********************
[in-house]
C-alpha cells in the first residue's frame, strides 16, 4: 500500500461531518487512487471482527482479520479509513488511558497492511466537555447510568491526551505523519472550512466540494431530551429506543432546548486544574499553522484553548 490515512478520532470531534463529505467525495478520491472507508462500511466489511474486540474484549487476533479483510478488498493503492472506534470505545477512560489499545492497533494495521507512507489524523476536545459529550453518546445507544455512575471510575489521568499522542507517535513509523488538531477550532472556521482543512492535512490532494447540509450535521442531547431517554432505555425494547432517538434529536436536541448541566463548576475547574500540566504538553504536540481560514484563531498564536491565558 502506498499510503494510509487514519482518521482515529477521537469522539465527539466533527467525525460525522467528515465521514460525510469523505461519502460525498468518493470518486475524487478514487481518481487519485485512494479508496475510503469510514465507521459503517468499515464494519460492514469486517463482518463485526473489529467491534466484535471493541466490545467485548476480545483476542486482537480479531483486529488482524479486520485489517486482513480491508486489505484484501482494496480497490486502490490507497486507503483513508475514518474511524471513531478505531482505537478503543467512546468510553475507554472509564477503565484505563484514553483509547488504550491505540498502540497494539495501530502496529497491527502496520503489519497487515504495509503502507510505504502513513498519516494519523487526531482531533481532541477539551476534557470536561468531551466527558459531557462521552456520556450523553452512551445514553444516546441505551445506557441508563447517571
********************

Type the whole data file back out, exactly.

[in-house]
C-alpha cells in the first residue's frame, strides 16, 4: 500500500461531518487512487471482527482479520479509513488511558497492511466537555447510568491526551505523519472550512466540494431530551429506543432546548486544574499553522484553548 490515512478520532470531534463529505467525495478520491472507508462500511466489511474486540474484549487476533479483510478488498493503492472506534470505545477512560489499545492497533494495521507512507489524523476536545459529550453518546445507544455512575471510575489521568499522542507517535513509523488538531477550532472556521482543512492535512490532494447540509450535521442531547431517554432505555425494547432517538434529536436536541448541566463548576475547574500540566504538553504536540481560514484563531498564536491565558 502506498499510503494510509487514519482518521482515529477521537469522539465527539466533527467525525460525522467528515465521514460525510469523505461519502460525498468518493470518486475524487478514487481518481487519485485512494479508496475510503469510514465507521459503517468499515464494519460492514469486517463482518463485526473489529467491534466484535471493541466490545467485548476480545483476542486482537480479531483486529488482524479486520485489517486482513480491508486489505484484501482494496480497490486502490490507497486507503483513508475514518474511524471513531478505531482505537478503543467512546468510553475507554472509564477503565484505563484514553483509547488504550491505540498502540497494539495501530502496529497491527502496520503489519497487515504495509503502507510505504502513513498519516494519523487526531482531533481532541477539551476534557470536561468531551466527558459531557462521552456520556450523553452512551445514553444516546441505551445506557441508563447517571